MOBILE, ALA.: The curtain has come down on the 2012 Kent State football season and former coach Darrell Hazell, and new coach Paul Haynes knows exactly who he wants to star in his opening act.
The first order of business for Haynes is convincing Dri Archer to remain with the Golden Flashes for an encore senior season.
Archer, a 5-foot-8, 175-pound junior, will spend the next few days contemplating the best path for his future and whether that includes declaring for the 2013 NFL Draft.
It’s a choice Archer hadn’t considered until Hazell announced shortly after the Mid-American Conference Championship Game that he was leaving KSU for Purdue and a $2 million annual salary.
Archer decided to wait until after Sunday’s 17-13 loss to Arkansas in the GoDaddy.com Bowl to really dig into the pros and cons of leaving school early, a move that gives Haynes a little time to make his case for why Archer should stay at KSU.
“I have talked to him, but I plan on talking to him when I get back,” Haynes said before Sunday’s game, “to just give my advice on what I think. Ultimately it comes down to his and his family’s decision. But I will definitely give my two cents in what I think is best for him. But with me not knowing him too well, I’m going to reach out to other people who do know him a little bit better and have them also talk to him.”
Haynes, a former KSU walk-on, was in Mobile to support his new team, but he intentionally kept a low profile. He did not want to interfere with Hazell and his staff as they were putting the final touches on a dream season that set several new program benchmarks, including a No. 25 ranking in the final regular season AP and coaches’ polls.
But before he and his new staff (which is expected to be announced at the end of the week) turn their attention to new players, Haynes’ best recruiting pitch will be directed at Archer.
“He’s a dynamic player, he’s a playmaker, he’s productive and he has to touch the ball a lot for us,” Haynes said. “What I told him when I talked to him, that in the future that’s what’s going to happen. It can’t just be kickoffs. We have to find creative ways to get the ball in his hands and not just jet sweeps so [opponents] can’t key on that. He’s too good a player to be on the sidelines or not having the ball in his hands.”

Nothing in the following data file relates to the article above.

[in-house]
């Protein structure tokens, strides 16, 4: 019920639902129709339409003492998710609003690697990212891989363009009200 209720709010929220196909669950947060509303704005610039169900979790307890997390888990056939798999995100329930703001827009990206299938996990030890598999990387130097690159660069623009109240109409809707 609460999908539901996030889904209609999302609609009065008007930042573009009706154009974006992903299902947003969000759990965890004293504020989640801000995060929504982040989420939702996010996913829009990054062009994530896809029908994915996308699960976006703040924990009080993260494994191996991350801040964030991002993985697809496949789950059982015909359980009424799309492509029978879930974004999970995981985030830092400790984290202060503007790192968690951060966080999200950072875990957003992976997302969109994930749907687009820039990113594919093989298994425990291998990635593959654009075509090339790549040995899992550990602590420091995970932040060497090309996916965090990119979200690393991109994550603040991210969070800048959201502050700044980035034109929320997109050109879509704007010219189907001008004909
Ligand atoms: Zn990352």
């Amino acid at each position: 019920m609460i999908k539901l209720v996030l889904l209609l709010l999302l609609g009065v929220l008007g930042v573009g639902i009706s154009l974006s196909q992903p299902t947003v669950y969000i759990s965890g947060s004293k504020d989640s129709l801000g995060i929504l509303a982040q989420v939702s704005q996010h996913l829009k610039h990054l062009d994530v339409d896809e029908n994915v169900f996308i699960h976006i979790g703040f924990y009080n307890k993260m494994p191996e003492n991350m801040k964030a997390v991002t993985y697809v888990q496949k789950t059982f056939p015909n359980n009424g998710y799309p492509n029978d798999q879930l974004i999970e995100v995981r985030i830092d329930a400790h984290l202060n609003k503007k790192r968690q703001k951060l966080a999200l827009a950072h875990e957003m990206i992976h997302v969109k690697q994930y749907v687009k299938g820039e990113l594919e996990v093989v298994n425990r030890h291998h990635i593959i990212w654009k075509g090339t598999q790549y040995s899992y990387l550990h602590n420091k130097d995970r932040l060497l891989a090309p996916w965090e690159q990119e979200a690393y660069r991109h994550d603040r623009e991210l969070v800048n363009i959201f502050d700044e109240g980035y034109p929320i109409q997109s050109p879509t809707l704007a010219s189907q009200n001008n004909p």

Archer clearly has the raw speed to succeed in the NFL, but he could benefit from an additional year of learning how to return punts (a skill more valued in the pros then Archer’s forte of returning kickoffs) as well as an extra year in the weight room building his physique.
But the possibility of getting hurt as a senior and potentially delaying or derailing his entry into the professional ranks is a major reason why leaving school early could appeal to him.
The thought likely crossed Archer’s mind Sunday night when he injured his knee in the second quarter and was unable to finish the game, missing time when the Flashes needed him most during their final drive.
“I landed on it on the ground in the first half and just tried to keep going,” a dejected Archer said afterwards. “I was hopping around the second half and I know I just hurt my team being out there so I just couldn’t go anymore.”
Archer, the MAC Special Teams Player of the Year and All-American, entered the bowl game with 1,352 yards rushing and 15 touchdowns, 538 receiving yards and four touchdowns and 569 return yards with three kickoff returns for touchdowns.
In 202 touches, Archer had 70 plays of 10 or more yards and 39 plays for 20 yards or more.
He also led the nation in kick return average, was fifth in all-purpose yards and tied for 11th in scoring and is KSU’s single-season touchdown record-holder (23).
“He can change the game every time he touches the ball,” Hazell said. “Every time.”
Receiver Tyshon Goode, who missed the season with a hamstring injury but said he plans to return next year for his fifth and final year, sounded as if Archer would return.
“Dri should come back,” Goode said. “If not, we’ll work with what we’ve got. [But] I don’t see any indications of him entering the draft. I’m pretty sure he wants to graduate. We talked about that, and he wanted to get his diploma.”
Junior defensive lineman Roosevelt Nix (another NFL prospect) hopes Archer returns. But he said he and his teammates are trying not to pressure him so they don’t make the decision any harder on Archer.
“He’s a man,” Nix said. “He has to make the best decision for himself and his family. Nobody has impact on that but himself.”
Stephanie Storm can be reached at firstname.lastname@example.org. Read the Kent State blog at http://www.ohio.com/flashes. Follow her on Twitter at http://twitter.com/SStormABJ and on Facebook at http://www.facebook.com/sports.abj.